The lines above resonate deeply with me.More than once in life, have I had the opportunity to learn, unlearn and yet again relearn.I have been transported to new places, experiences, skill sets that I honed, exposed me to radical thinkers, some who influenced me, corrected me and few who mentored me.And it did not end there.I still strive to evolve in every sphere of my life, with a never ending quest for the best ways to do so.
I'm unsure if many get the same kind of opportunities to go through this whole roller coaster ride of learning new things.Only to discover few days later, that the good old learning no more works as well as it used to, in the days we have traveled into- the present.Perhaps the learning was good for the duration it served everyone well.But over a period of time the same learning can be challenged with the evolution of a diametrically different/opposite concept in the same context of knowledge and information.Thus it becomes mandatory to unlearn what we learnt in the past, to relearn what has proven to work better in the current scenario.
The process of learning and relearning is relatively a cakewalk as compared to that of unlearning.Certain habits, thought processes, lifestyle changes die hard, are stubborn to change and you often start questioning and doubting the whole theory you are trying to relearn.How well you address these doubts and questions is what decides the extent of unlearning you have achieved.Quite a cathartic process actually!
A senior ex-colleague of mine, often used to quote the title of this book,'What Got You Here Won't Get You There' by Marshall Goldsmith.He would state this quote every time he wanted his team to think of out-of-box solutions, to further add value to their task at hand.The essence of the book is indicated in the title itself. What it says essentially is that, what gets you to the top won't take you further because sometimes we develop or rely on habits and practices that may hinder our future growth. Simply put, our previous success prevents us from further success. Marshall states examples of how people's habits stops their growth.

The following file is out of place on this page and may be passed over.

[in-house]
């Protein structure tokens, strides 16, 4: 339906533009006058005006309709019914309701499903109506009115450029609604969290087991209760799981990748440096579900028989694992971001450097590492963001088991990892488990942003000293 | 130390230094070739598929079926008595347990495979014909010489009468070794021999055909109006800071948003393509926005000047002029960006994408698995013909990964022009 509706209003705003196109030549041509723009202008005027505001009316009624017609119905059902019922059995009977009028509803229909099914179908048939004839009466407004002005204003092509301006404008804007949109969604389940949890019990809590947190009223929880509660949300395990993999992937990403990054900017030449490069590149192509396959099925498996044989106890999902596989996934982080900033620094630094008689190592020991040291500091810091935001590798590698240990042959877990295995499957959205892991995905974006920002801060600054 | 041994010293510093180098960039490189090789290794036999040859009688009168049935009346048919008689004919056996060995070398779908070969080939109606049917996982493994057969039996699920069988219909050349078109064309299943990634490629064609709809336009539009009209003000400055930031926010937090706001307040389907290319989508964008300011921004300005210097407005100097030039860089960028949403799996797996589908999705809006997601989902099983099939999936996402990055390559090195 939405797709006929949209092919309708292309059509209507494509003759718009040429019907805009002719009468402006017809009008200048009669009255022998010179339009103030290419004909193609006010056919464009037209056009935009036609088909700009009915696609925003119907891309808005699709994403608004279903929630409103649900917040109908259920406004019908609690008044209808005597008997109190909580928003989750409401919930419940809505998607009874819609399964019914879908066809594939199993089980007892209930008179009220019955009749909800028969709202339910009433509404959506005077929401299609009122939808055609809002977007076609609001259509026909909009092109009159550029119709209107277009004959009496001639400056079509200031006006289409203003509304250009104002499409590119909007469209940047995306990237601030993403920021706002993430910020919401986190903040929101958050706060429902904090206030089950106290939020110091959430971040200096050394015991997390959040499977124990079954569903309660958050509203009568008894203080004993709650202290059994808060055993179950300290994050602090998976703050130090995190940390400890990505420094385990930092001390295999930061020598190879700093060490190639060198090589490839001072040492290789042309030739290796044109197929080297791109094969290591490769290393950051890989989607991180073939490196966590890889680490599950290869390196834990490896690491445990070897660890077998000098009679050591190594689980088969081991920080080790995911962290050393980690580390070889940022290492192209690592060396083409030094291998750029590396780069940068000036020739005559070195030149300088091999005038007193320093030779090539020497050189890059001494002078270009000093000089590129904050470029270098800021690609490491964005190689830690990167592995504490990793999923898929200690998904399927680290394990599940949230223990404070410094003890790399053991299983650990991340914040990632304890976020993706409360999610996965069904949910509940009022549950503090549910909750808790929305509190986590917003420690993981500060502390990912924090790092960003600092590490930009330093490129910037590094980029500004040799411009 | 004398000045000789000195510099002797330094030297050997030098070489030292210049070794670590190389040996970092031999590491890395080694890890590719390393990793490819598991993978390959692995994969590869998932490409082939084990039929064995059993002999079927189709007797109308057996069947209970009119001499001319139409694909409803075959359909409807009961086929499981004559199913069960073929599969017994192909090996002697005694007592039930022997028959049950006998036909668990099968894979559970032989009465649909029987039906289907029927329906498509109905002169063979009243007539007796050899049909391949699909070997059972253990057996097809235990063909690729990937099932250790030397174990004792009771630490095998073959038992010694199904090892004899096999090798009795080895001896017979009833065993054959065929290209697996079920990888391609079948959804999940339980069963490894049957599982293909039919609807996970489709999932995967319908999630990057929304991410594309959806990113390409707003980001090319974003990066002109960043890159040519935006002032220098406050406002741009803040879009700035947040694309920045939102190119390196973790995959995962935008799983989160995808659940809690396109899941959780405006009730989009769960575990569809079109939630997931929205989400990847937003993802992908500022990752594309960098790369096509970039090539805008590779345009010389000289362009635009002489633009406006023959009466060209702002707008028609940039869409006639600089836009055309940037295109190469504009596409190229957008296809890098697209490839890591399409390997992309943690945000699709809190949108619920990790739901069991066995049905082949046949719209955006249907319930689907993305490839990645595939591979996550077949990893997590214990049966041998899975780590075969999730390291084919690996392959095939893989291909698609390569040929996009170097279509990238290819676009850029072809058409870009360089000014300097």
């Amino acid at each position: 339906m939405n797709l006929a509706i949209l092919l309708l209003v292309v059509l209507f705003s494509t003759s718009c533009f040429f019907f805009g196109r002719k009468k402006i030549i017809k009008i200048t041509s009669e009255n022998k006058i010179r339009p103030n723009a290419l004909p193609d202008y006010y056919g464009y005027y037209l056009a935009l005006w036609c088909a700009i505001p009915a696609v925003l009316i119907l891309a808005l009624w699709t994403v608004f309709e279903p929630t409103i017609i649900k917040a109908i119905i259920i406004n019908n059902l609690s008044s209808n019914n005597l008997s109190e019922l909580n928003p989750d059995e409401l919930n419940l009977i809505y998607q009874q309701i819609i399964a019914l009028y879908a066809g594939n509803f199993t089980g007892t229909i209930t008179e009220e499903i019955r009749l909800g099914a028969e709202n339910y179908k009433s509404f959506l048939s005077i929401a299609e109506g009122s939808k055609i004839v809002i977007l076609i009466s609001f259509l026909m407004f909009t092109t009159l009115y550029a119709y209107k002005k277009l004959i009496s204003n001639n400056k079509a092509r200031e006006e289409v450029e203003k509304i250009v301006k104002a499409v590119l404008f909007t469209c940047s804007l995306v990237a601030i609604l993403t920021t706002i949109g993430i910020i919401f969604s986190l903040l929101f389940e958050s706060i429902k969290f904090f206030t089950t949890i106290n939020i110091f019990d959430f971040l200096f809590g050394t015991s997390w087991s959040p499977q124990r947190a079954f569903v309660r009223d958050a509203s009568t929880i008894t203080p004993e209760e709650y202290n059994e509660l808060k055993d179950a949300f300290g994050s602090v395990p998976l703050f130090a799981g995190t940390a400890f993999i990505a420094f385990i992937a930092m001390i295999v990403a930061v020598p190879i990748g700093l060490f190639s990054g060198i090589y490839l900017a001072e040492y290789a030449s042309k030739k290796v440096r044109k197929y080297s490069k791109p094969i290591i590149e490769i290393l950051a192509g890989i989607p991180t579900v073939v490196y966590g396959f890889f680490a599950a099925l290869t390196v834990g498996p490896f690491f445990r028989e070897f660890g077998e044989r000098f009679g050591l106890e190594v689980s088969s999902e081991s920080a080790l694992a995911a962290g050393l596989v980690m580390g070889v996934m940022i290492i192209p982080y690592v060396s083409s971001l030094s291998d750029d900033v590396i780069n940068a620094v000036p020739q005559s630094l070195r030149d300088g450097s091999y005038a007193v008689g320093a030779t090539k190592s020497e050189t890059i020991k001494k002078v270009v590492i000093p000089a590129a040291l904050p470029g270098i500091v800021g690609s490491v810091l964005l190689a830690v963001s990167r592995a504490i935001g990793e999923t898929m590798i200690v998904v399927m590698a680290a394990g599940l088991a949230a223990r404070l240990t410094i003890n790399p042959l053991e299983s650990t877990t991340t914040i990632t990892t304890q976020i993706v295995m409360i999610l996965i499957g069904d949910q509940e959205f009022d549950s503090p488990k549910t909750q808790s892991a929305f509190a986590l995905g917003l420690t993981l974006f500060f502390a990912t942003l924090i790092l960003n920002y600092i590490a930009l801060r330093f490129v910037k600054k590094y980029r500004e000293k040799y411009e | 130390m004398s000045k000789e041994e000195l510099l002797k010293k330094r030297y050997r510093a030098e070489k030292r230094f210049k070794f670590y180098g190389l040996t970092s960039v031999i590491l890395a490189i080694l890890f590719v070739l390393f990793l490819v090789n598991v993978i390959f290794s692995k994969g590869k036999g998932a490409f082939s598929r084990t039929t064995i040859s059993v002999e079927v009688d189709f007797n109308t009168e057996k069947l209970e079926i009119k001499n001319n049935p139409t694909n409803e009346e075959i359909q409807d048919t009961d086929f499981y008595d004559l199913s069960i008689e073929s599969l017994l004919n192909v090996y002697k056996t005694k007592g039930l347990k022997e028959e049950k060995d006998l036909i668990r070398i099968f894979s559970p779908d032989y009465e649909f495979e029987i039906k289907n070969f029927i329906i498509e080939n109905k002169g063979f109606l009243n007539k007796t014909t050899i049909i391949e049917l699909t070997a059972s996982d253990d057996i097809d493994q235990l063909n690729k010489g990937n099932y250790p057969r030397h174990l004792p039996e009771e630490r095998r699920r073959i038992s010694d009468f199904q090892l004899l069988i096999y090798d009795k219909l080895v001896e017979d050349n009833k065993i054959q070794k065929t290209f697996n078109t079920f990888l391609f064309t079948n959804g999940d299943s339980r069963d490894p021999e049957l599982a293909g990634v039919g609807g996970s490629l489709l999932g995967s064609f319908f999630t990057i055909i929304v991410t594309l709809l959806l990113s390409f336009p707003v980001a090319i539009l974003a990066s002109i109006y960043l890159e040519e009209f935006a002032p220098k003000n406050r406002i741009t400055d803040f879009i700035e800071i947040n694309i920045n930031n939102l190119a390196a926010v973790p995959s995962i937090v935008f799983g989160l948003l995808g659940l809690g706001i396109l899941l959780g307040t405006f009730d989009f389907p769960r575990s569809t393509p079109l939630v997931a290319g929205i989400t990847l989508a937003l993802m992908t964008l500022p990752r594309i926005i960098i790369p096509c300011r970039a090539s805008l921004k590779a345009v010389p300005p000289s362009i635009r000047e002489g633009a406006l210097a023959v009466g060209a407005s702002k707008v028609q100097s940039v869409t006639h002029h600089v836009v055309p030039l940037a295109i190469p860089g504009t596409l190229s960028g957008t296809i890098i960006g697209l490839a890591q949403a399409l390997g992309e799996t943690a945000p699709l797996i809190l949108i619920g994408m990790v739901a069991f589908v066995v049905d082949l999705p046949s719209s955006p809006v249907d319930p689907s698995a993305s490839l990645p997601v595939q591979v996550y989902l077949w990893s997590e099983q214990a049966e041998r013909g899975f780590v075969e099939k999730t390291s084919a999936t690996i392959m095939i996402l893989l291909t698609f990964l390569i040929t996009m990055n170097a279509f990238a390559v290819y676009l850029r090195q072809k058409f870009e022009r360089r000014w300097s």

The problem is that even if people do understand that there is a behavior that needs to be re-looked at, they may not be willing to change because they tend to believe that this behavior is essential to their success.Once you identify the habit you need to change, start with a renewed commitment to get better, the process of unlearning starts. He also advises you to advertise the fact that you are changing and enlist help from people who wish to see you change.Then, start listening with body, heart and soul.Be grateful.Express gratitude.Research and follow up on what you have begun or learnt, even at the cost of hiring a coach, else what you end up gaining is just knowledge, not the much needed information along with the reasoning.